About This Website


This website was designed and developed by Adam Rose operating as Ideas in Action LLC using WordPress and the WordPress theme Twenty Eleven. It went live on 1 September 2012.

Please note that courses, lectures and writings in existence prior to the development of this website (which is most of them) are posted into the website with their approximate true historical dates and thus are, strictly speaking, “back-dated”. Likewise, future events are posted into the website with true dates and this are “fore-dated”.

If you discover technical problems with this website and/or would like to make technical suggestions, please  contact the webmaster . If you discover errors with the content of this website and/or would like to make content suggestions, please  contact me. Thank you.


“Pixelated” vs “Pixilated”

In the course of developing this website I discovered that while many people these days are familiar with the word “pixelated”, relatively few are familiar with its homonym “pixilated”. Perhaps it’s a sign of the times or perhaps it’s a sign about my acquaintances, but (ever the teacher) I here offer a brief tutorial Wink .

pixelated : “of an image, having pixels [i.e. picture elements] that are large enough to be individually visible from a normal viewing distance” (Wiktionary.org);

pixilated : “slightly eccentric or mentally disordered” (Dictionary.com).

Lincoln in Dalivision  (1977) is a famous — perhaps  the most famous  — example of a pixelated image. At a distance it is “merely” a portrait of Abraham Lincoln. Up close, however, it is many other things. The plot of Frank Capra’s Mr. Deeds Goes to Town (1936), on the other hand, famously turns on the elderly Faulkner sisters’ characterization of their neighbor Longfellow Deeds (Gary Cooper) as “pixilated”:

[ Two shy sisters testify at Deeds’s sanity hearing ]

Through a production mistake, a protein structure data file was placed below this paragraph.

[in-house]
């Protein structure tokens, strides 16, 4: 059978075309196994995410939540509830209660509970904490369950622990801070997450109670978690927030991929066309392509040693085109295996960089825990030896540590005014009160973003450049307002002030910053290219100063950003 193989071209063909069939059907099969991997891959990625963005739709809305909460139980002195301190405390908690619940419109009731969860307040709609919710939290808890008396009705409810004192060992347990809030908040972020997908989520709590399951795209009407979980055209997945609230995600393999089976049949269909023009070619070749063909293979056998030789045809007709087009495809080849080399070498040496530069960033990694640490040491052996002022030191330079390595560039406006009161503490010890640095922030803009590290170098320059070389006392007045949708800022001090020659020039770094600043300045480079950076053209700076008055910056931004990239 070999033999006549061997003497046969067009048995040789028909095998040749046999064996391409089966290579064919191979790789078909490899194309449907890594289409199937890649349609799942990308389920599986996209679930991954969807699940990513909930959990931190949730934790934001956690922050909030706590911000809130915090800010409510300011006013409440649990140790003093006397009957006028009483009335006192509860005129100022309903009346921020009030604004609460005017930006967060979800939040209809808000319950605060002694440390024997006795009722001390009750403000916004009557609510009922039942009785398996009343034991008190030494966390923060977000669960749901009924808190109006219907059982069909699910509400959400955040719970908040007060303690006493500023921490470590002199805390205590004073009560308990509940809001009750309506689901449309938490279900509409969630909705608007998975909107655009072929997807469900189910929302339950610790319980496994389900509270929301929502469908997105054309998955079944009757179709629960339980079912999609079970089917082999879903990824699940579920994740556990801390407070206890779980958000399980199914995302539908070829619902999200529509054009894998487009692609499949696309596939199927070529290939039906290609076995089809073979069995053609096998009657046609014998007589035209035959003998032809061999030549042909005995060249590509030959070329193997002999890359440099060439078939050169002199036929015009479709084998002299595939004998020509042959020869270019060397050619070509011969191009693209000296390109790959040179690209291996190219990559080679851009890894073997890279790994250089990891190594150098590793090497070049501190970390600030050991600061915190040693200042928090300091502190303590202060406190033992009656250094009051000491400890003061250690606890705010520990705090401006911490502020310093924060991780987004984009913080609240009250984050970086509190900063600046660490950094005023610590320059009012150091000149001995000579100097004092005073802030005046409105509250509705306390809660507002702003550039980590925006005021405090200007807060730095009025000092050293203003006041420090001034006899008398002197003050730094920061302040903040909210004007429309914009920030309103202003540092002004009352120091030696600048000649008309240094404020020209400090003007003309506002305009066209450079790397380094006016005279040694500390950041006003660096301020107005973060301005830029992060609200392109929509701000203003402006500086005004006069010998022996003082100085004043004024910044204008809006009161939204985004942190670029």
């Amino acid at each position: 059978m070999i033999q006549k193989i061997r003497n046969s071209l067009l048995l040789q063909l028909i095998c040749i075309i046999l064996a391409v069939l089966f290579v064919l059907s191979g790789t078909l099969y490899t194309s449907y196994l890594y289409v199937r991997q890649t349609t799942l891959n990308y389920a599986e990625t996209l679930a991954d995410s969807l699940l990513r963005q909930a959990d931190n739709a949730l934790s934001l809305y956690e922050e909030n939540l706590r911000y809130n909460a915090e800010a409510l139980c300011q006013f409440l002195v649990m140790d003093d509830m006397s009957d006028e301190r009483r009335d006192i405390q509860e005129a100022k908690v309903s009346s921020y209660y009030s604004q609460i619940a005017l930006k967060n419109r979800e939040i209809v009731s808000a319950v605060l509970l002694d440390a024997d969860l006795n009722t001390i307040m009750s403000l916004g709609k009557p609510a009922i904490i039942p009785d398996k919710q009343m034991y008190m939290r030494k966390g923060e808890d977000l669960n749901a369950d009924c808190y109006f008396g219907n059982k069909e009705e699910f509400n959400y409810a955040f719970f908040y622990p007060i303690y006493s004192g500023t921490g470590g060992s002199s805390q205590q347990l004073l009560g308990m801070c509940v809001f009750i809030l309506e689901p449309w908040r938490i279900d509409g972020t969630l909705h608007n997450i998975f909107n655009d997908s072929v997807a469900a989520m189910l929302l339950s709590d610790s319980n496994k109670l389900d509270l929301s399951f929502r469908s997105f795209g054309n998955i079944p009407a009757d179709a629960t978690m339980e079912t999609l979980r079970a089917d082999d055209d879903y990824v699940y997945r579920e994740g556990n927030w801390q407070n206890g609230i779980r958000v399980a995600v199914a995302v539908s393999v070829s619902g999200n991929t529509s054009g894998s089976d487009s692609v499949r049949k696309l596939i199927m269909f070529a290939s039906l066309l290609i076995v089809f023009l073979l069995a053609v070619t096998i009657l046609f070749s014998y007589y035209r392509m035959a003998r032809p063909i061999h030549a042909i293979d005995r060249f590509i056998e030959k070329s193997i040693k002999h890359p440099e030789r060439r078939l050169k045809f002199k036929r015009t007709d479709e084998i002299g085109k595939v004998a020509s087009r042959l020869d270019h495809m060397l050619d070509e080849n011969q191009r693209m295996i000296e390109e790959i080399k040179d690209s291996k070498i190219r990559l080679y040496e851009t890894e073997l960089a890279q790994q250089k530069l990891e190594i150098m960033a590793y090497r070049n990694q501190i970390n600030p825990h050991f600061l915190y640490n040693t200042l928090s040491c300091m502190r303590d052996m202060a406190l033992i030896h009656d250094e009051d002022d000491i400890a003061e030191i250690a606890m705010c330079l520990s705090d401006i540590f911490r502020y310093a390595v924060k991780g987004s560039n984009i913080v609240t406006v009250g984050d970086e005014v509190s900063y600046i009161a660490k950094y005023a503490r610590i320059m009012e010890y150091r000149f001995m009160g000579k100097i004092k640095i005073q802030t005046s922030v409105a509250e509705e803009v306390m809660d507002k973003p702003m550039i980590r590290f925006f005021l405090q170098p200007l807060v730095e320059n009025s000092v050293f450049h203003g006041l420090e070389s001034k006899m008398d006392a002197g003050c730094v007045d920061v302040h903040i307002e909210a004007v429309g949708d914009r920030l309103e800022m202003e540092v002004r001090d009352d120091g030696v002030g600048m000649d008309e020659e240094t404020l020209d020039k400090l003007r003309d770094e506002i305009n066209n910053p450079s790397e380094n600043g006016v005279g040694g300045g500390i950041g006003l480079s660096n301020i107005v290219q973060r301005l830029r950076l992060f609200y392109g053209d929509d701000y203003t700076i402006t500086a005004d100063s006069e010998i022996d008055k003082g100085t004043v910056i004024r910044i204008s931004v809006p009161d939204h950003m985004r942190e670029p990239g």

John Cedar: Do you know the defendant, Mr. Longfellow Deeds?
[ long pause ]
Jane Faulkner: Oh yes, yes, of course we know him.
John Cedar: How long have you known him?
[ Jane whispers to Amy; Amy whispers back ]
Jane Faulkner: Since he was born.
Amy Faulkner: Yes, Elsie Taggart was the midwife.
Jane Faulkner: He was a seven months’ baby.
John Cedar: Thank you, that’s, that’s fine. Do you see him very often?
[ Jane whispers to Amy; Amy whispers back ]
Jane Faulkner: Most every day.
Amy Faulkner: Sometimes twice.
Judge May: Must we have the echo?
John Cedar: Suppose you just answer, Miss Jane. Now, will you tell the court what everybody at home thinks of Longfellow Deeds?
[ pause; then Jane whispers to Amy; Amy whispers back ]
Jane Faulkner: They think he’s pixilated.
Amy Faulkner: Oh, yes, pixilated.
Judge May: He’s what?
John Cedar: What was that you said he was?
Jane Faulkner: Pixilated.
Amy Faulkner: Mm-hmm.
John Cedar: Now that’s rather a strange word to us, Miss Jane. Can you tell the court exactly what it means?
Board member: Perhaps I can explain, Your Honor. The word “pixilated” is an early American expression derived from the word “pixies,” meaning elves. They would say the pixies had got him. As we nowadays would say, a man is “barmy.”
Judge May: Oh. Is that correct?
Jane Faulkner: Mm-hmm.
Amy Faulkner: Mm-hmm.
(IMDb.com)

Of course, it is quite possible that Salvador Dali was also pixilated.


More